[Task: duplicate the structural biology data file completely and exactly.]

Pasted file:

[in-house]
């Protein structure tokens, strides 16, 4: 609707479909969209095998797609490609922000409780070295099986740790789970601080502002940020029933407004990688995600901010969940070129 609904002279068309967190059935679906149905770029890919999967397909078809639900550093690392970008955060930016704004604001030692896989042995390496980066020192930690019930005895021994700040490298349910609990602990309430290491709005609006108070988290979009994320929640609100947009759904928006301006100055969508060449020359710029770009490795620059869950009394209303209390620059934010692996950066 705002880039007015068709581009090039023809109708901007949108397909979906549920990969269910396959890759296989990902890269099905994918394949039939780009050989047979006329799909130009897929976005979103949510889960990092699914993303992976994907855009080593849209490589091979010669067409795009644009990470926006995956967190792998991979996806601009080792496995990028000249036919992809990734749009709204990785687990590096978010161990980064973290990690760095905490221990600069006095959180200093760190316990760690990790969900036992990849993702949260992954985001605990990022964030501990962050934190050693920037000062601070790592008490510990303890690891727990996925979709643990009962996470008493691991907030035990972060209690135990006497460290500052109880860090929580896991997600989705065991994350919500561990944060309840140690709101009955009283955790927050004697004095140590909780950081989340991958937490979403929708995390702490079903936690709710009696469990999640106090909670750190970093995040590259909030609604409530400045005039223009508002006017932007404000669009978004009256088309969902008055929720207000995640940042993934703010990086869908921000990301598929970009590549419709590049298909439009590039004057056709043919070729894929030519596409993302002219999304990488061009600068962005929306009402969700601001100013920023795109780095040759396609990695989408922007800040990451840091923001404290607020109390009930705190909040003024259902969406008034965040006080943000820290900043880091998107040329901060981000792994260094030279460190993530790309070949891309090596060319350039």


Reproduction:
[in-house]
């Protein structure tokens, strides 16, 4: 609707479909969209095998797609490609922000409780070295099986740790789970601080502002940020029933407004990688995600901010969940070129 609904002279068309967190059935679906149905770029890919999967397909078809639900550093690392970008955060930016704004604001030692896989042995390496980066020192930690019930005895021994700040490298349910609990602990309430290491709005609006108070988290979009994320929640609100947009759904928006301006100055969508060449020359710029770009490795620059869950009394209303209390620059934010692996950066 705002880039007015068709581009090039023809109708901007949108397909979906549920990969269910396959890759296989990902890269099905994918394949039939780009050989047979006329799909130009897929976005979103949510889960990092699914993303992976994907855009080593849209490589091979010669067409795009644009990470926006995956967190792998991979996806601009080792496995990028000249036919992809990734749009709204990785687990590096978010161990980064973290990690760095905490221990600069006095959180200093760190316990760690990790969900036992990849993702949260992954985001605990990022964030501990962050934190050693920037000062601070790592008490510990303890690891727990996925979709643990009962996470008493691991907030035990972060209690135990006497460290500052109880860090929580896991997600989705065991994350919500561990944060309840140690709101009955009283955790927050004697004095140590909780950081989340991958937490979403929708995390702490079903936690709710009696469990999640106090909670750190970093995040590259909030609604409530400045005039223009508002006017932007404000669009978004009256088309969902008055929720207000995640940042993934703010990086869908921000990301598929970009590549419709590049298909439009590039004057056709043919070729894929030519596409993302002219999304990488061009600068962005929306009402969700601001100013920023795109780095040759396609990695989408922007800040990451840091923001404290607020109390009930705190909040003024259902969406008034965040006080943000820290900043880091998107040329901060981000792994260094030279460190993530790309070949891309090596060319350039």